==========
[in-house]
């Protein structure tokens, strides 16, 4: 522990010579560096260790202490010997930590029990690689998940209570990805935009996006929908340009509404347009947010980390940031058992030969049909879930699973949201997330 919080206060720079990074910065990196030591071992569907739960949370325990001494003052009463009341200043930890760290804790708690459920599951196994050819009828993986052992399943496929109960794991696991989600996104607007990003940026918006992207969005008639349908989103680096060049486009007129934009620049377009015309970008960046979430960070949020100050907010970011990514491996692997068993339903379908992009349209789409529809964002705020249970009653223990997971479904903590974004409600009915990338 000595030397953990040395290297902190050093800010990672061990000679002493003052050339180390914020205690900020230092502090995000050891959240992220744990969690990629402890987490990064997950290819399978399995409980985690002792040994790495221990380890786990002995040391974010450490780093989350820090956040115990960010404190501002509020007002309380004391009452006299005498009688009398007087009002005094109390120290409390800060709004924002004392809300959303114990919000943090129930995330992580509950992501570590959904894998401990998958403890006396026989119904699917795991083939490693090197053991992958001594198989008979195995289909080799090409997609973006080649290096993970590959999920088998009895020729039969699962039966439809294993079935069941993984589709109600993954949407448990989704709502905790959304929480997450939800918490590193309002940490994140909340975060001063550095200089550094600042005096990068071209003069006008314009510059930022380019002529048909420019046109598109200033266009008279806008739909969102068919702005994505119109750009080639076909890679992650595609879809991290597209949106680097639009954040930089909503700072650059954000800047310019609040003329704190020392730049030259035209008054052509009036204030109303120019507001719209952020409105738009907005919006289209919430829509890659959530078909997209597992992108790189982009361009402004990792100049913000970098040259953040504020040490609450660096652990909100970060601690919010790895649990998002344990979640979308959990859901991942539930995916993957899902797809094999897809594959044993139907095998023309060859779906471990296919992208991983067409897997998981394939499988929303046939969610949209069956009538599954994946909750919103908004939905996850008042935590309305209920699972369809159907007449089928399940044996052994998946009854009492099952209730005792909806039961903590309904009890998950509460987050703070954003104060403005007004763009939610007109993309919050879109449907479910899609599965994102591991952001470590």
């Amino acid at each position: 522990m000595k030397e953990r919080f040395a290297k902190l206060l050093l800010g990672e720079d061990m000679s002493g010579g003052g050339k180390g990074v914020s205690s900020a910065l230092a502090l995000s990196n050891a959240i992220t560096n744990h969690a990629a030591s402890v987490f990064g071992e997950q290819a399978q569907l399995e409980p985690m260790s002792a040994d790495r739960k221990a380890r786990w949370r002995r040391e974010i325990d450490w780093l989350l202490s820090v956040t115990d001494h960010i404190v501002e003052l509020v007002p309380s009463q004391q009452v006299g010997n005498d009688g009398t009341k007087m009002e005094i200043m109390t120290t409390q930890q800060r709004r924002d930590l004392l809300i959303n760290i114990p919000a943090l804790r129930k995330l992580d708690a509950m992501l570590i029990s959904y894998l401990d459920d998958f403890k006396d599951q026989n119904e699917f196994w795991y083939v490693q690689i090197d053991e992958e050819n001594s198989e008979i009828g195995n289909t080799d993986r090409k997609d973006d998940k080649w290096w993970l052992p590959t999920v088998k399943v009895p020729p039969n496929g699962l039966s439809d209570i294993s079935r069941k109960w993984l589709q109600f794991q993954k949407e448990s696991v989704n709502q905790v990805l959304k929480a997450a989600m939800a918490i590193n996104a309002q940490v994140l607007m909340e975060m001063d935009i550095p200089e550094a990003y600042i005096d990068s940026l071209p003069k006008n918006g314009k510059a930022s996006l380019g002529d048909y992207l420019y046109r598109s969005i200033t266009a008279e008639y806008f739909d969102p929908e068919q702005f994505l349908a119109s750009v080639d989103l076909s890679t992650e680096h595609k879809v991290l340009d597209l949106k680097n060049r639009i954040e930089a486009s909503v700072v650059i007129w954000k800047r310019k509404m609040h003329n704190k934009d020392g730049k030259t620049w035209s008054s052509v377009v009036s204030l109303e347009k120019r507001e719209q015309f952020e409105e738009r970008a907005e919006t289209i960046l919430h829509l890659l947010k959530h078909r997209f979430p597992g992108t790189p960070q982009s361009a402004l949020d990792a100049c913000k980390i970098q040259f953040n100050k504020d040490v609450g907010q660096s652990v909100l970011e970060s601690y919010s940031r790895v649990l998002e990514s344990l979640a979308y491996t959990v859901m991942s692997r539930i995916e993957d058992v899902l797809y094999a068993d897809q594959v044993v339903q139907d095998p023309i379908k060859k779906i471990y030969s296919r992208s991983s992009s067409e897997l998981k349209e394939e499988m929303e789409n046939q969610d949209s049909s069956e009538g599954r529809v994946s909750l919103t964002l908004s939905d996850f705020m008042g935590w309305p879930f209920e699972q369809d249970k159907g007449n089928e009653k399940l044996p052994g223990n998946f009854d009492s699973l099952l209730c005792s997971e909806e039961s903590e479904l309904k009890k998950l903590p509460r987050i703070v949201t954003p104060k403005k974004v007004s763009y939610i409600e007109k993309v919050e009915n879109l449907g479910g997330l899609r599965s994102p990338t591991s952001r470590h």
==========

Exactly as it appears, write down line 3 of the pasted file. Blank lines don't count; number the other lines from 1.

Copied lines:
């Amino acid at each position: 522990m000595k030397e953990r919080f040395a290297k902190l206060l050093l800010g990672e720079d061990m000679s002493g010579g003052g050339k180390g990074v914020s205690s900020a910065l230092a502090l995000s990196n050891a959240i992220t560096n744990h969690a990629a030591s402890v987490f990064g071992e997950q290819a399978q569907l399995e409980p985690m260790s002792a040994d790495r739960k221990a380890r786990w949370r002995r040391e974010i325990d450490w780093l989350l202490s820090v956040t115990d001494h960010i404190v501002e003052l509020v007002p309380s009463q004391q009452v006299g010997n005498d009688g009398t009341k007087m009002e005094i200043m109390t120290t409390q930890q800060r709004r924002d930590l004392l809300i959303n760290i114990p919000a943090l804790r129930k995330l992580d708690a509950m992501l570590i029990s959904y894998l401990d459920d998958f403890k006396d599951q026989n119904e699917f196994w795991y083939v490693q690689i090197d053991e992958e050819n001594s198989e008979i009828g195995n289909t080799d993986r090409k997609d973006d998940k080649w290096w993970l052992p590959t999920v088998k399943v009895p020729p039969n496929g699962l039966s439809d209570i294993s079935r069941k109960w993984l589709q109600f794991q993954k949407e448990s696991v989704n709502q905790v990805l959304k929480a997450a989600m939800a918490i590193n996104a309002q940490v994140l607007m909340e975060m001063d935009i550095p200089e550094a990003y600042i005096d990068s940026l071209p003069k006008n918006g314009k510059a930022s996006l380019g002529d048909y992207l420019y046109r598109s969005i200033t266009a008279e008639y806008f739909d969102p929908e068919q702005f994505l349908a119109s750009v080639d989103l076909s890679t992650e680096h595609k879809v991290l340009d597209l949106k680097n060049r639009i954040e930089a486009s909503v700072v650059i007129w954000k800047r310019k509404m609040h003329n704190k934009d020392g730049k030259t620049w035209s008054s052509v377009v009036s204030l109303e347009k120019r507001e719209q015309f952020e409105e738009r970008a907005e919006t289209i960046l919430h829509l890659l947010k959530h078909r997209f979430p597992g992108t790189p960070q982009s361009a402004l949020d990792a100049c913000k980390i970098q040259f953040n100050k504020d040490v609450g907010q660096s652990v909100l970011e970060s601690y919010s940031r790895v649990l998002e990514s344990l979640a979308y491996t959990v859901m991942s692997r539930i995916e993957d058992v899902l797809y094999a068993d897809q594959v044993v339903q139907d095998p023309i379908k060859k779906i471990y030969s296919r992208s991983s992009s067409e897997l998981k349209e394939e499988m929303e789409n046939q969610d949209s049909s069956e009538g599954r529809v994946s909750l919103t964002l908004s939905d996850f705020m008042g935590w309305p879930f209920e699972q369809d249970k159907g007449n089928e009653k399940l044996p052994g223990n998946f009854d009492s699973l099952l209730c005792s997971e909806e039961s903590e479904l309904k009890k998950l903590p509460r987050i703070v949201t954003p104060k403005k974004v007004s763009y939610i409600e007109k993309v919050e009915n879109l449907g479910g997330l899609r599965s994102p990338t591991s952001r470590h």